The PDAF is a scam waiting to happen, a scheme so encompassing it is too big to fail. Credit therefore to Senators Frank, Miriam, Chiz and Rep. Leni for the courage to urge for its abolishment and to Senators Ping and Joker for not touching the stuff. You may have your differences with some of them but not on this.

Filipinos are clamoring for blood and they expect Malacanang to provide the carcass. They want the President to be outraged and to bang the table. They are therefore surprised –no, disappointed- that PNoy has remained relatively silent. This is the man’s conundrum. On one hand, he seemingly underestimated the political fall-out. For the first time his persona is being questioned, threatening his legacy. His detractors are busy whispering “I-told-you-so” to a now more receptive audience.

His problem is he is unsure how many of his supporters and staff have tasted of the forbidden fruit. He knows they are not all the choirboys and girls of his Daan Matuwid but is uncertain of the depth of the rot.

The President needs to stay ahead of the curve and keep in control of events. He has a number of options. One, trigger a Congressional investigation over the kicking and screaming of legislators. He runs the risk, however, of the process taking a life of its own, a run-away train that could take down friend and foe alike. The show would also lack conviction, figuratively and literally.

Two, put the squeeze on Napoles, her family and her assets and see what gives. The arrest order for “illegal detention”, a non-bailable offense, and freezing of her accounts are a good start. The only problem now is finding her.

Three, do not find her. Out of sight, out of mind. People could eventually forget.

Four, hope that parties of interest –and there are many- take matters into their hands. This would be neat for everybody except, I am afraid, for the lady.

Five, offer the woman a chance of survival and a plea bargain in exchange for her turning state witness and returning the monies. This way Malacanang controls the proceedings: It could minimize damage to friends and maximize it to foes. It is a once in a lifetime opportunity to assuage the nation and clear the political landscape. How cool is that.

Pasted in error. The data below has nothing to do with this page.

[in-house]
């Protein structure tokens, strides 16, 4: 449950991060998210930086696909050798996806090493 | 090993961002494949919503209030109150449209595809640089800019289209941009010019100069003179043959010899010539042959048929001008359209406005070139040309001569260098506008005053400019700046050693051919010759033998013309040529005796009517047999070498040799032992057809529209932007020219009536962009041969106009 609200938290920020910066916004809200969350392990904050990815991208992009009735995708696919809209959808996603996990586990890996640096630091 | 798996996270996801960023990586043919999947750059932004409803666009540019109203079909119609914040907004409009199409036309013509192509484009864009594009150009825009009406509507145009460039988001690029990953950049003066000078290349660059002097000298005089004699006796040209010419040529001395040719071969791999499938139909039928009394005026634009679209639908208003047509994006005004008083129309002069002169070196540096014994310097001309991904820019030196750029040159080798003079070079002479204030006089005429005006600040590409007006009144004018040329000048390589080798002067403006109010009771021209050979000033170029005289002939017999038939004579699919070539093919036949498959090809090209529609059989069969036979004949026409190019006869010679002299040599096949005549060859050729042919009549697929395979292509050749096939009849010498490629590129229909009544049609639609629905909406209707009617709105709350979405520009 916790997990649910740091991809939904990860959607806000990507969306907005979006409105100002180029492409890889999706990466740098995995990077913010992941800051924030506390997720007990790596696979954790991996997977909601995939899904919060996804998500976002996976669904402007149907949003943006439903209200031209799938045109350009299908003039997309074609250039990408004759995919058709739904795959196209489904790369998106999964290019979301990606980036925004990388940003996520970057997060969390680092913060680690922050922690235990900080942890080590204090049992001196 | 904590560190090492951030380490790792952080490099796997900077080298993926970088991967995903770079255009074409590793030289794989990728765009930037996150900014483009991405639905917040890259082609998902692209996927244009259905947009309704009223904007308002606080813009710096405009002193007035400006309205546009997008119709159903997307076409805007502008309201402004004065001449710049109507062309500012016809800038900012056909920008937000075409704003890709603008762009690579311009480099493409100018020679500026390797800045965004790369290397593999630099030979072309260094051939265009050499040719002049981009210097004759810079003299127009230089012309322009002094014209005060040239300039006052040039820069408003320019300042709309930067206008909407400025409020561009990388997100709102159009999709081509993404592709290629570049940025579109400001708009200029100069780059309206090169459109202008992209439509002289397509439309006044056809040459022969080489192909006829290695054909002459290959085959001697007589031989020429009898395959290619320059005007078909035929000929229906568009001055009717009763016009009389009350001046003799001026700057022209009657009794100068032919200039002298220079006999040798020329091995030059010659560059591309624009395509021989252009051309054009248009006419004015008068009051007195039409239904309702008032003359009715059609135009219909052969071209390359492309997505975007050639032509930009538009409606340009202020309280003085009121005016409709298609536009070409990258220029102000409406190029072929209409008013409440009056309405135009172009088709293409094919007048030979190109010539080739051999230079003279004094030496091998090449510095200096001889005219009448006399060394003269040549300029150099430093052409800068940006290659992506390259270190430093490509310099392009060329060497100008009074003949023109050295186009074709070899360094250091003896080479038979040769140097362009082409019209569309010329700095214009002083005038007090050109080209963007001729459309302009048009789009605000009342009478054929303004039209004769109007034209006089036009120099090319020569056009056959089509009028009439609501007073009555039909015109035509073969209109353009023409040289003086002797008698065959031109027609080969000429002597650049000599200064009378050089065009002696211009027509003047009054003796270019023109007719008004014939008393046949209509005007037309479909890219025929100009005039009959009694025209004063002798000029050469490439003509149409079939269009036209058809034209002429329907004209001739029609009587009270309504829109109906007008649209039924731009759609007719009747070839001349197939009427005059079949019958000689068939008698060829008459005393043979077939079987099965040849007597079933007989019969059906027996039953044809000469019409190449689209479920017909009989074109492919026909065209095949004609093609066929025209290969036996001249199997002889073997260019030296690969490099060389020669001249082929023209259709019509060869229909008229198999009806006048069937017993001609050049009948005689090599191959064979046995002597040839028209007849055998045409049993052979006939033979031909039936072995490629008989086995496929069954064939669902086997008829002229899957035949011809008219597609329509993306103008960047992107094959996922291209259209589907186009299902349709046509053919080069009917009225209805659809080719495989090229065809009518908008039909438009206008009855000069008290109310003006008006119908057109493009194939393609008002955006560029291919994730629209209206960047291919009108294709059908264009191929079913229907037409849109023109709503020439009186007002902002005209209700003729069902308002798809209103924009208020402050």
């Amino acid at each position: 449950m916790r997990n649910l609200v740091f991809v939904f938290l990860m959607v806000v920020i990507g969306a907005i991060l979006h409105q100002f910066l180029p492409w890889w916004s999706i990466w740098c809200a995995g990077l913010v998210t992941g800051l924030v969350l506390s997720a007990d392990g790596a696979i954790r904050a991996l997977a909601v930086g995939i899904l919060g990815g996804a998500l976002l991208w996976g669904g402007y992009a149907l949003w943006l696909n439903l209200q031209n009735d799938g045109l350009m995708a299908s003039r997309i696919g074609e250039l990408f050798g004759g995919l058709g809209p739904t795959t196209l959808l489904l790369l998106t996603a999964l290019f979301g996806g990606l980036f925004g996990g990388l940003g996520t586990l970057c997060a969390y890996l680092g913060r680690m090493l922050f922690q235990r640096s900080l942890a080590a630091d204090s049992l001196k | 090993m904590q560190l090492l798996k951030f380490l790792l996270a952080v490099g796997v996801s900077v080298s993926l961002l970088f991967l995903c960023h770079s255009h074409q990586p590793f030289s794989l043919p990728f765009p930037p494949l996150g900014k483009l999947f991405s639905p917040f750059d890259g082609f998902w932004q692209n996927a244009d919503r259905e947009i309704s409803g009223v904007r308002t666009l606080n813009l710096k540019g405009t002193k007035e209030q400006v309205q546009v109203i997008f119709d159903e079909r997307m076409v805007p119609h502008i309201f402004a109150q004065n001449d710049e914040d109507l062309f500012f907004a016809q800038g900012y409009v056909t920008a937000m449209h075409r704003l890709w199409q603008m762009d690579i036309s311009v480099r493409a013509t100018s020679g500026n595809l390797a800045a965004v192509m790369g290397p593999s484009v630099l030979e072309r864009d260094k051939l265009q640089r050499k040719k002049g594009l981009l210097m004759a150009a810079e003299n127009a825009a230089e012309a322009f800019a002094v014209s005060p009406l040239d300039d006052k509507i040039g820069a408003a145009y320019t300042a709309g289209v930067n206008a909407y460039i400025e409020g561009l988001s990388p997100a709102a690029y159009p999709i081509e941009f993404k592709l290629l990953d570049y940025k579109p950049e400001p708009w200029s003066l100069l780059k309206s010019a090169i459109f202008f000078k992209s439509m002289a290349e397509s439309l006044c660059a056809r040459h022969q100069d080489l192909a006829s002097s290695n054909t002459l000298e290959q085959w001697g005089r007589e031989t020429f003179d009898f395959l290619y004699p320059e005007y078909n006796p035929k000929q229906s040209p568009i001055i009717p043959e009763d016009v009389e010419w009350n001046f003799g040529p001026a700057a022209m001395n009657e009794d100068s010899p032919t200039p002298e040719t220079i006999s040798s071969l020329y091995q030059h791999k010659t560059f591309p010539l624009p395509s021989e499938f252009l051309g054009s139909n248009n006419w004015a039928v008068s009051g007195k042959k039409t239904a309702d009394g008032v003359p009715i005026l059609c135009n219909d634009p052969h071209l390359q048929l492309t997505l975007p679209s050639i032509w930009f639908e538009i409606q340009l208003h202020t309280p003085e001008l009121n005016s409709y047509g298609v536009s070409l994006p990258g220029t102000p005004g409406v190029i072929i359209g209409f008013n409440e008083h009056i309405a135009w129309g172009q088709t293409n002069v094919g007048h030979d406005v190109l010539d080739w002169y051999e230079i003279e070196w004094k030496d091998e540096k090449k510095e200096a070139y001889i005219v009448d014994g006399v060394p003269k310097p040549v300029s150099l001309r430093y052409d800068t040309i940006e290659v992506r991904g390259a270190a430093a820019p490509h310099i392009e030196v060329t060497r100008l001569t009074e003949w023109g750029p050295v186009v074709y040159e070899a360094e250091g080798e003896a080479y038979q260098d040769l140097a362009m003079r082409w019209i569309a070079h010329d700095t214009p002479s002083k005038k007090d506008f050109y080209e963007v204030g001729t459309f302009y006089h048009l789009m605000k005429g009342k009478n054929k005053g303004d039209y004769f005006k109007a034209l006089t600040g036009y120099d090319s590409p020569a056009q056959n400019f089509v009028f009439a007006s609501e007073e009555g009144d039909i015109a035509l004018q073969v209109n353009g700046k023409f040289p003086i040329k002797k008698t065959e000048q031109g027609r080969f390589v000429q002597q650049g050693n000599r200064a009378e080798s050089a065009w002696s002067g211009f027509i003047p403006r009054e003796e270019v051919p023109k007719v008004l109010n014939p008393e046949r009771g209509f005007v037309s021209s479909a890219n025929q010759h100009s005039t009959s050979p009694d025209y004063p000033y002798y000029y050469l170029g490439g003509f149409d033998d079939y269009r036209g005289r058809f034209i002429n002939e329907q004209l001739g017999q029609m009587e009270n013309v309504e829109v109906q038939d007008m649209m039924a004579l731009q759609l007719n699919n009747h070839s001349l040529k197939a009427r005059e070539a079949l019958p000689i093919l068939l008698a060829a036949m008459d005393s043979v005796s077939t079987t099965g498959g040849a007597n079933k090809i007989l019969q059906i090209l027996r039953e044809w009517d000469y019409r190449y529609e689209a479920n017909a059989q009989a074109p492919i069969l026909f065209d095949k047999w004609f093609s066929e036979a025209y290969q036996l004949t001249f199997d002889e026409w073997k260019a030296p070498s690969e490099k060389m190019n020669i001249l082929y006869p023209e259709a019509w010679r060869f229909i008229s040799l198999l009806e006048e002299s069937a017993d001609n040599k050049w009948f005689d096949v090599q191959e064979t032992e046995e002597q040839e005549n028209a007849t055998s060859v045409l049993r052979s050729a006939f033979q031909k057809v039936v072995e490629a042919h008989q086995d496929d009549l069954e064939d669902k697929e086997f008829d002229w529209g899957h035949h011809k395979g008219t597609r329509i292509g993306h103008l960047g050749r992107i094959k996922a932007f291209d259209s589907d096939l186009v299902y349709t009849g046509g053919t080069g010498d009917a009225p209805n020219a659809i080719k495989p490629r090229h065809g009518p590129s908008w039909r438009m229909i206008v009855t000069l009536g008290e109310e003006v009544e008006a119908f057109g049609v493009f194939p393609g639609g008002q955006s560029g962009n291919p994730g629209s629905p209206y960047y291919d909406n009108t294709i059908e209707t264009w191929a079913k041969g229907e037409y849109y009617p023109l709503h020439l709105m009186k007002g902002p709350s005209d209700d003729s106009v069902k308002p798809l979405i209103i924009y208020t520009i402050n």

Machiavelli once said: “To defeat the forces of savagery, the virtuous leader is compelled to do hard things, to take on as it were, the sins of the situation upon itself. Sometimes bad acts produce good outcomes.”

Machiavelli, I suspect, would suggest option 5.

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On Coal Trading And Others

It’s amazing what coal trading can do for you.

Or so is the claim of the lady with the aristocratically hyphenated family name now on the no-fly zone of Senators and Representatives. The business has allowed her to live her dream and her daughter the crass displays of ostentation that have offended public sensibilities. Let’s see if the NBI and the BIR are buying it. As for the legislators, they are busy ducking for cover, pointing fingers and emptying their bank accounts. The silence from this normally loquacious bunch is deafening.

Right now it is a case of she said, they said. There are a couple of ways for the Government to go about this.

The first is to follow the money, from the time the funds left the Treasury, to the dummy NGO/service providers, to the handlers, to the politicians. Much of the trail will end up in non-traceable cash withdrawals and somebody’s bathtub but still, the journey of P10 billion over ten years must leave a stench. Following the money was what led to the bank accounts and ouster of Erap and ex-CJ Corona. Calling AMLA, again.